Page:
Post-Sandy Price Gouging: Economically Sound, Ethically Dubious

"Price gouging" may make sense to economists. But there's more to life than the laws of supply and demand.

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In the wake of a calamity like Superstorm Sandy, is it fair for businesses — from corner bodegas to gas stations to car services — to jack up their prices, earning windfall profits off the desperation of their customers? There aren’t a lot of people who would answer yes to that question; in the midst of the devastation of Sandy, this sort of price gouging seems not only deeply unethical but almost, you might say, treasonous. One disgruntled consumer told’s John Carney he considered it a kind of “reverse looting.”

So it was hardly surprising to hear New Jersey Governor Chris Christie issue a blunt warning to merchants that price gouging is illegal and brings harsh penalties. “During emergencies, New Jerseyans should look out for each other,” Christie said in a statement, “not seek to take advantage of each other.” New York Attorney General Eric T. Schneiderman issued a similarly stern warning.

But there’s one group of people who don’t share the general distaste for disaster profiteering: economists. Why is that? Because what most people call price gouging is, to them, simply an example of the laws of supply and demand working as they should.

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In a capitalist society, after all, prices aren’t set according to moral rules or by fiat. To oversimplify a bit, merchants charge whatever they can get away with charging and that won’t persuade their customers to desert them for a cheaper competitor. In the wake of a disaster, with supply limited and demand (for everything from gas to transportation to flashlight batteries) high, prices are supposed to rise. That’s the invisible hand at work, baby!

And so we’ve seen a very strange debate take place in the media in recent days. Strange, in that a seemingly unlikely coalition of writers on economic subjects has come out swinging — in defense of price gouging. It’s not surprising to see writers with a conservative or libertarian bent take this stance. Libertarian TV personality John Stossel has penned a veritable paean to price gouging for Fox News; a Wall Street Journal op-ed invites us to “hug a price gouger” today.

But the gougers have also found an improbable defender in the form of Matthew Yglesias, the lefty-liberal business and economics correspondent for Slate. In a post called “The Case for Price Gouging,” Yglesias lays out the basic economic logic for letting supply and demand work its magic unfettered by legal or moral restrictions:

Letting merchants raise prices if they think customers will be willing to pay more isn’t a concession to greed. Rather, it creates much-needed incentives for people to think harder about what they really need and appropriately rewards vendors who manage their inventories well.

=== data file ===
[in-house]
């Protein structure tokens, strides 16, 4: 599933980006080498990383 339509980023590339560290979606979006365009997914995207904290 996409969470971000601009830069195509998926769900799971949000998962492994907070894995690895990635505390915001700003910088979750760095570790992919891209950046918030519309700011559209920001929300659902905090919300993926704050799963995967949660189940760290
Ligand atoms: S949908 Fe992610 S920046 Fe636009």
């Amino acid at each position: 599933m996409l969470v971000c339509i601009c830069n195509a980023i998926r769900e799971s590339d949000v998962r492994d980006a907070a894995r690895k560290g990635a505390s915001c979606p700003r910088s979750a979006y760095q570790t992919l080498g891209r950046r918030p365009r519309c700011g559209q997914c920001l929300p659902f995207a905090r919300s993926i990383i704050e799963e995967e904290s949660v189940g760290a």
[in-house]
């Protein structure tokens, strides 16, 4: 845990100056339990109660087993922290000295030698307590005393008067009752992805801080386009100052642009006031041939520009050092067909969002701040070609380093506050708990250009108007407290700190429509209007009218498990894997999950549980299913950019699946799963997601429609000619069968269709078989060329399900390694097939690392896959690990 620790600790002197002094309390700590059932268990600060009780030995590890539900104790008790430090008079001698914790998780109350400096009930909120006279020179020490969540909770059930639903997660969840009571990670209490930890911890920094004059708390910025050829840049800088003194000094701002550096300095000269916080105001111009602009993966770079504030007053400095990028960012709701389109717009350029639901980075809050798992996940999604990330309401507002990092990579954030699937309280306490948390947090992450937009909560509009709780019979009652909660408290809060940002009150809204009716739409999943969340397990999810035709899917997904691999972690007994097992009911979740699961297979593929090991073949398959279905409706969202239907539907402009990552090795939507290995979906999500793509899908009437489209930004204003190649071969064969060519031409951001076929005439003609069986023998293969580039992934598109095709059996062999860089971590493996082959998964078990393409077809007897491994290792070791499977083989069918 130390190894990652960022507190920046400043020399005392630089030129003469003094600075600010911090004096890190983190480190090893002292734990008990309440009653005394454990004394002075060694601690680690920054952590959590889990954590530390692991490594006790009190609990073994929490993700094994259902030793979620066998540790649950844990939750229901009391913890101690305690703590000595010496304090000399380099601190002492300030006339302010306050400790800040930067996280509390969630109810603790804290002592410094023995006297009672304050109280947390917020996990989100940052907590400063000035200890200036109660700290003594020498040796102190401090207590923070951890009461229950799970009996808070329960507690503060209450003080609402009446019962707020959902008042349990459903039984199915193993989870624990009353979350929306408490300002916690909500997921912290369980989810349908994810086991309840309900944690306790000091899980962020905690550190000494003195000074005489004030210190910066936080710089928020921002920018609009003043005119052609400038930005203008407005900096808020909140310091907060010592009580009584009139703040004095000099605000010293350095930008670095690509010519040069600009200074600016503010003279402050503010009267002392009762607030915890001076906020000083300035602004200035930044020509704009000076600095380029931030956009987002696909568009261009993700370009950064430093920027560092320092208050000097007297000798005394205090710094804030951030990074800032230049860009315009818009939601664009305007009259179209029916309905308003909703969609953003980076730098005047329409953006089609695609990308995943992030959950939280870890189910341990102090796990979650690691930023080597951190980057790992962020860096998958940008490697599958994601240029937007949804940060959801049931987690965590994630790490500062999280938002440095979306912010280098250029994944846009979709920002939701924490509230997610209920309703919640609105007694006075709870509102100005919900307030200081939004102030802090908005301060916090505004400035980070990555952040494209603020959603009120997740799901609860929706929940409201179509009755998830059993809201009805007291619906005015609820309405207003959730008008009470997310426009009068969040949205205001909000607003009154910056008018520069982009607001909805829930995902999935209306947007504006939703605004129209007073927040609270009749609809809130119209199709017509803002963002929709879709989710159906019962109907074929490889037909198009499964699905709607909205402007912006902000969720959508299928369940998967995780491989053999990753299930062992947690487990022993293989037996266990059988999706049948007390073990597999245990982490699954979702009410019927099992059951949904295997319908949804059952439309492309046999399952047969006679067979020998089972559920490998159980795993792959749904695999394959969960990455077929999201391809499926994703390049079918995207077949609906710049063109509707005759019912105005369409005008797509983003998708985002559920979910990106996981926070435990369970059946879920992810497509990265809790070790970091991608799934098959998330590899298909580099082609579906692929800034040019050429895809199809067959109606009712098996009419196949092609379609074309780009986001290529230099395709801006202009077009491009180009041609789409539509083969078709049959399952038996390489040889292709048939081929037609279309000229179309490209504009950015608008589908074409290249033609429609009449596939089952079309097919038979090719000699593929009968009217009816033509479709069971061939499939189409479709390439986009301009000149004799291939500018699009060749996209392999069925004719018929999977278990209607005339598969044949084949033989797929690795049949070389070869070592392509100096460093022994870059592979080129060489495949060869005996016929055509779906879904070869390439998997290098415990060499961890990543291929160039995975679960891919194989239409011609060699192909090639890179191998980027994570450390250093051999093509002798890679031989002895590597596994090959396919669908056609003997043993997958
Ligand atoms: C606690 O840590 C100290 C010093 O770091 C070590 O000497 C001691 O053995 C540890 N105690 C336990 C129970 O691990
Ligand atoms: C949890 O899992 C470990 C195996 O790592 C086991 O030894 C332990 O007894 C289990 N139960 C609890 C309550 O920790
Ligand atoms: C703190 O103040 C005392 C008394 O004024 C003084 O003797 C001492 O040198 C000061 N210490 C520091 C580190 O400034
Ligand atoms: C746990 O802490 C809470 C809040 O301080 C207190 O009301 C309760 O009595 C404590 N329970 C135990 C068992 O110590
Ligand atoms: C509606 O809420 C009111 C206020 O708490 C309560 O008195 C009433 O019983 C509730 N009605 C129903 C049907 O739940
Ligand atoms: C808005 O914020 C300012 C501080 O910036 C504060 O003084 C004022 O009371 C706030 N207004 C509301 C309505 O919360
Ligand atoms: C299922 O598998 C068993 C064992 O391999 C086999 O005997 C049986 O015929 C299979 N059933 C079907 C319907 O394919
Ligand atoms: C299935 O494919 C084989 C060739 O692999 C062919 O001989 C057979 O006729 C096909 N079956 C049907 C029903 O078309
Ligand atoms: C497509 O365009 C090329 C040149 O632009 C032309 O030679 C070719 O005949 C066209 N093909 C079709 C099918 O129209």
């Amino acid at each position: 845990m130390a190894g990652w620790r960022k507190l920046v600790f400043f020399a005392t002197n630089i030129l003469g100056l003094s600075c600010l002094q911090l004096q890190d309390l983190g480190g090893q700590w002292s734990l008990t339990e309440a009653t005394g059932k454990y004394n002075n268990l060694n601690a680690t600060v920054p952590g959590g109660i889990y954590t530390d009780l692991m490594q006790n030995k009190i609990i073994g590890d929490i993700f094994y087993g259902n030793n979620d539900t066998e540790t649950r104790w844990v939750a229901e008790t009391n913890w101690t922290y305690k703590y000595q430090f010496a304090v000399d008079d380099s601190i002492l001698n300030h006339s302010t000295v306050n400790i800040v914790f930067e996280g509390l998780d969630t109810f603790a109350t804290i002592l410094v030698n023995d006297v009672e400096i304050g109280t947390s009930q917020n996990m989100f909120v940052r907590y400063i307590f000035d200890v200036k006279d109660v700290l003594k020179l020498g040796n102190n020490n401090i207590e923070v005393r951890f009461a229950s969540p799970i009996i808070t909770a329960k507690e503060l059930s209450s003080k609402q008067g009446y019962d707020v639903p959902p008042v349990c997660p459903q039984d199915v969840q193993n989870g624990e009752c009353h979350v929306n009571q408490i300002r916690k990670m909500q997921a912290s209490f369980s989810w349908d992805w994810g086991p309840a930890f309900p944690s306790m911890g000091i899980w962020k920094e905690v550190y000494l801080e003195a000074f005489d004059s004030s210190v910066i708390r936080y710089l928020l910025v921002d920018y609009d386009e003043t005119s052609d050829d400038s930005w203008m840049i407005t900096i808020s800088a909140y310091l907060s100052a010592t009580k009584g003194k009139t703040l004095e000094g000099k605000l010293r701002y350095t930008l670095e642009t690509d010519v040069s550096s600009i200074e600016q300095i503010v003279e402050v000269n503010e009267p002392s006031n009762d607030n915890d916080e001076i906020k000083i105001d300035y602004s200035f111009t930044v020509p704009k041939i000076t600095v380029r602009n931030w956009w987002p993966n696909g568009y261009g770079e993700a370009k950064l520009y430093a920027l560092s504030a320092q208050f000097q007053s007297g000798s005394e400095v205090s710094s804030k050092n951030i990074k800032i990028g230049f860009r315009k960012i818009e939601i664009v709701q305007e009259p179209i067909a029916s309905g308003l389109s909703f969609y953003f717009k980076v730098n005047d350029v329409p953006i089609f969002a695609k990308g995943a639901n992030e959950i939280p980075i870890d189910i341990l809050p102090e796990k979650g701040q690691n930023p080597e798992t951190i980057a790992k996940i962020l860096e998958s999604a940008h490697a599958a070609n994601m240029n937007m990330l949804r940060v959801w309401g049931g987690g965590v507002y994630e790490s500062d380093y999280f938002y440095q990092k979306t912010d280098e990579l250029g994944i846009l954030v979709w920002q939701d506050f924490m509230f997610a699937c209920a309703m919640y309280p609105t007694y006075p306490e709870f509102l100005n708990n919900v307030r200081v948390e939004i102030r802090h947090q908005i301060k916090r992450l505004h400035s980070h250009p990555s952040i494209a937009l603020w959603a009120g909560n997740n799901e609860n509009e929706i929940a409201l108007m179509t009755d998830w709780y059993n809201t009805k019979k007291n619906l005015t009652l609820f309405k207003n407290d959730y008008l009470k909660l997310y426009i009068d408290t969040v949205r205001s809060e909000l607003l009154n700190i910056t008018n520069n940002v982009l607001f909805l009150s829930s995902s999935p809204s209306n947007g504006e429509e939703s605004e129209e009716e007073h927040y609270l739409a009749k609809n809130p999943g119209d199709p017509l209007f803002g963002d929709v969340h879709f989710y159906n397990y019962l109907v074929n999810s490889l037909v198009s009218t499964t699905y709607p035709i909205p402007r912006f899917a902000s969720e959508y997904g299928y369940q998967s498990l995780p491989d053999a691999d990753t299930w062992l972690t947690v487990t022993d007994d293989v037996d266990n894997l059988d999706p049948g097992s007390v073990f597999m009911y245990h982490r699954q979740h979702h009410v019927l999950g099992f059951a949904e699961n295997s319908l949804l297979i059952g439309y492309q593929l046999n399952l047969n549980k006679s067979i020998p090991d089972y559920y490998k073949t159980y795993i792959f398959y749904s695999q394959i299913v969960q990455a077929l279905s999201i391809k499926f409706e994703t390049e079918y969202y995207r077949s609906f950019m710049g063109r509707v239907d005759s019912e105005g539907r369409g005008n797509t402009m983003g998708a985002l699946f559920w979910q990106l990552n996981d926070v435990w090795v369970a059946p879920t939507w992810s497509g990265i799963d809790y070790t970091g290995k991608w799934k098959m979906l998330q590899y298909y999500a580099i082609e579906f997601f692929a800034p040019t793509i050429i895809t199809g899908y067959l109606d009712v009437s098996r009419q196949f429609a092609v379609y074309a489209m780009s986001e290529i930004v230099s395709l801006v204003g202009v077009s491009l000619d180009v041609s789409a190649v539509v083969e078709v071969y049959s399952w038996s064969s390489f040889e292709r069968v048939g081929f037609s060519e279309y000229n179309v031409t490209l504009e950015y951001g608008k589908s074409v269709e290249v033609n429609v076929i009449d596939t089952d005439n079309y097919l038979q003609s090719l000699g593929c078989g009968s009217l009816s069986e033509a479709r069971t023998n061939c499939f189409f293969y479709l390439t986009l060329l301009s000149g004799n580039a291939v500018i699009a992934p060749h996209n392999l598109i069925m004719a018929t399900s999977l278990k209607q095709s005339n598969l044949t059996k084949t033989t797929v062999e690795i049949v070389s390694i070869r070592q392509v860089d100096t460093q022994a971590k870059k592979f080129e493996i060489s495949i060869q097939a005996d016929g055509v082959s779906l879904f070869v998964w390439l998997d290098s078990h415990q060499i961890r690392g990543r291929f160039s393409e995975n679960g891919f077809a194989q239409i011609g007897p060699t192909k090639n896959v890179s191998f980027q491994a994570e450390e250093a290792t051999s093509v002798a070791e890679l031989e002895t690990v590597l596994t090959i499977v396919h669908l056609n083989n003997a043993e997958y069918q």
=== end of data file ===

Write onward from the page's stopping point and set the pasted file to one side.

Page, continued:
(PHOTOSCapturing Sandy’s Wrath)

In a follow-up post, he suggested that anti-price-gouging laws were exacerbating the gargantuan gas lines that have grown like mushrooms all over the New York City area in recent days:

If it were possible to earn windfall profits by transporting gasoline into the affected areas, then human ingenuity would be finding ways to do it. But if you restrict retailers to earning merely ordinary profits, then people won’t take extraordinary measure to increase supply.

Libertarian ideologues and liberal business journalists haven’t been the only ones trying to make this case to the public. For better or worse, so have the folks at the car-summoning service Uber. On Wednesday, with trains in NYC out of commission and demand for its services high, the company switched to “surge pricing” at twice its normal rate. When riders complained, the company took to Twitter to explain that “higher prices means more drivers will come out and work. We’ve seen nearly a 50% increase in supply this morning.”

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This Econ 101–style explanation evidently didn’t go over well, and the company turned off surge pricing while still paying drivers a bonus. A day later, it turned surge pricing back on again. On Thursday, Uber tried to explain its position on its blog, essentially casting itself in the role of the helpless victim of economic forces beyond its control:

[I]n order to maximize the number of drivers on the system yesterday, we started paying drivers 2x the fare on all trips — and in the meantime charging riders the standard 1x fare avoiding surge pricing for most of the day after Sandy. Doubling drivers’ fares tripled the number of cars on the road and kept them out there far longer. However, footing the bill for higher driver costs came at a significant expense to Uber with over $100,000 in additional payments to drivers in a single day — something we can’t continue indefinitely without breaking the bank …

Later this morning we will be reverting back to standard Surge Pricing for riders. It is a hard decision, but one we feel strongly about. Without raising the price, there will be less than ½ the number of drivers on the system with several times more demand on far fewer drivers. Without Surge Pricing, Uber would become essentially unusable this week.

Somehow I doubt this explanation will go over any better than Uber’s original tweet. Oh, the economics of it makes perfect sense. It’s just that right now, with so many people suffering, the cold logic of capitalism seems callous and morally suspect, an affront to basic notions of fairness. Price gouging might, at least in theory, help shrink lines and reduce shortages. But I think most people would rather wait in line than have someone make a windfall profit off their desperation.

At a time when some people have literally lost their lives trying to help others, Uber’s not going to get a lot of sympathy for its one day of lost profits.